Nyarlathotep wrote:For some reason, despite the fact that a large portion of the public favors legalization, our congress critters can't grow the balls to actually vote for it. I know alcohol and casino intrests lobbied strongly against legalization in Nevada, as did police organizations. I suspect that those same interests are waving a shitload of money in front of Congress people's faces to keep it illegal on a national level. And as long as that is true, it doesn't matter what the public in general wants
Well, maybe that is changing...Pot Showdown: How Congress Is Uniting to Stop Jeff Sessions' War on Drugs
Yea, I know, I'll believe it when I see it too....
Pro-pot lawmakers in the nation's capital spent much of last year fighting behind the scenes to protect their state's legal marijuana industries, but now the cannabis fight is out in the open after Attorney General Jeff Sessions announced he's unwinding the Obama-era guidance that directed U.S. Attorneys to not go after marijuana businesses in states that legalized it.
"It was a surprise," Representative Jared Polis (D-CO) tells Rolling Stone. "It leaves the liberty of consumers up to 93 U.S. Attorneys who on a whim could engage in enforcement action against activities that are legal and regulated by states."
Lawmakers of all stripes are now searching for their best outlets to combat the actions of the attorney general who they see as rogue on this issue – just two years ago, then-candidate Donald Trump said marijuana laws should be left to the states. With nearly 29 states and the District of Columbia having legalized some form of marijuana, one would think there would be enough bipartisan consensus to pass a federal bill to tie Sessions' hands, but, according to Polis, "the legislative process is very slow, so we need to do something sooner."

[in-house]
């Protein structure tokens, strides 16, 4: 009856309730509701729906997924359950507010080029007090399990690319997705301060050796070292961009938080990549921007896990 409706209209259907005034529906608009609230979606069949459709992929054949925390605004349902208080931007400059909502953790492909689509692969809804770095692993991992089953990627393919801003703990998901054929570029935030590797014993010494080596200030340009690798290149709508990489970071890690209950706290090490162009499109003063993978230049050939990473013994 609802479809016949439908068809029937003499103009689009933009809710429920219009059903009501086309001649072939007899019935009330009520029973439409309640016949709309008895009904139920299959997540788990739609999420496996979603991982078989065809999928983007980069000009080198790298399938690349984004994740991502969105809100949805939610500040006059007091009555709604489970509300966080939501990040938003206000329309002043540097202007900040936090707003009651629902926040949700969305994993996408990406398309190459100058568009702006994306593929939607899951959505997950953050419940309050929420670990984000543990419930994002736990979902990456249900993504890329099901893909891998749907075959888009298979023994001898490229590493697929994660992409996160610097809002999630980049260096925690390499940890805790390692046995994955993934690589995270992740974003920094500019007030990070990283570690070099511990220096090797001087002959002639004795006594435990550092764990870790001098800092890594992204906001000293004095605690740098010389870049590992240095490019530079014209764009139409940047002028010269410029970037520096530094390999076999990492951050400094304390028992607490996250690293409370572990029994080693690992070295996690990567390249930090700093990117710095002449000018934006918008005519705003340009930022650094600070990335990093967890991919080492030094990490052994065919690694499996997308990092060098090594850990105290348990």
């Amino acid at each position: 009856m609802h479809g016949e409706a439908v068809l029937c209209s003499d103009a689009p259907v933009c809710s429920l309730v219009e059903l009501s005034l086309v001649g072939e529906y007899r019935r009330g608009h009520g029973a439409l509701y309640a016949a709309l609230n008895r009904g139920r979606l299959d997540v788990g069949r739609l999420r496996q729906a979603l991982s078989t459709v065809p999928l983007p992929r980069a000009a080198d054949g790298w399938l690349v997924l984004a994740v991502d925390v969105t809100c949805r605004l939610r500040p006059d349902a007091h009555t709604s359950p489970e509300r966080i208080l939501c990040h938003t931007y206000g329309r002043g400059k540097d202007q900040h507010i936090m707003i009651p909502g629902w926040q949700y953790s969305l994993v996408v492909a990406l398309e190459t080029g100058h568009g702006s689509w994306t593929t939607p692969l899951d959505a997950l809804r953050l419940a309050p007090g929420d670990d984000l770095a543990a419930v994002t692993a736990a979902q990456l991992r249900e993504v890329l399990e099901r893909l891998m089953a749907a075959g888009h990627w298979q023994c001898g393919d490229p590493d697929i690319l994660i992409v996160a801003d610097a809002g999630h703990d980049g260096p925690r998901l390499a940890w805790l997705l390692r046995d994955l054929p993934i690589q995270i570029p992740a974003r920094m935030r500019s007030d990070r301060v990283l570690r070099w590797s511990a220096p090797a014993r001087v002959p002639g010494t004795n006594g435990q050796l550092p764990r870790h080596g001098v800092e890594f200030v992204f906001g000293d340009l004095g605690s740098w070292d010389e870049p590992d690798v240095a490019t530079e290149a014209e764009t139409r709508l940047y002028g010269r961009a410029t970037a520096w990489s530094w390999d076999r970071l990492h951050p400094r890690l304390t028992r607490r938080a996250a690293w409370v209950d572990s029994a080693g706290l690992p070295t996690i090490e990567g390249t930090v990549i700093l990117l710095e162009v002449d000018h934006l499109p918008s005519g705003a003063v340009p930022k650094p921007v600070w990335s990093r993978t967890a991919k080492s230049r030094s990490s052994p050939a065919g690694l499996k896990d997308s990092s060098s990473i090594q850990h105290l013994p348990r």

But it's not just Democrats leading the charge. Republicans have historically placed states' rights above encroachment by the federal government. So a handful of Republicans have been left scratching their heads now that a Republican administration is attempting to clamp down on their local, legal industries.
"That's what we just don't understand. That's what I think the ambiguity is right now that we need some clarification on," Senator Cory Gardner (R-CO) tells Rolling Stone. The lawmaker is furious with Sessions because during his confirmation Gardner was assured by his former Senate colleague from Alabama "that marijuana would not be a priority for this administration," according to Gardner.
After the announcement from Sessions, Gardner vowed to use any procedural tool at his disposal to block Department of Justice nominees until the attorney general stands by his commitment to not prioritize marijuana prosecutions.
...still, who knows.
Then Skank Of America could start in...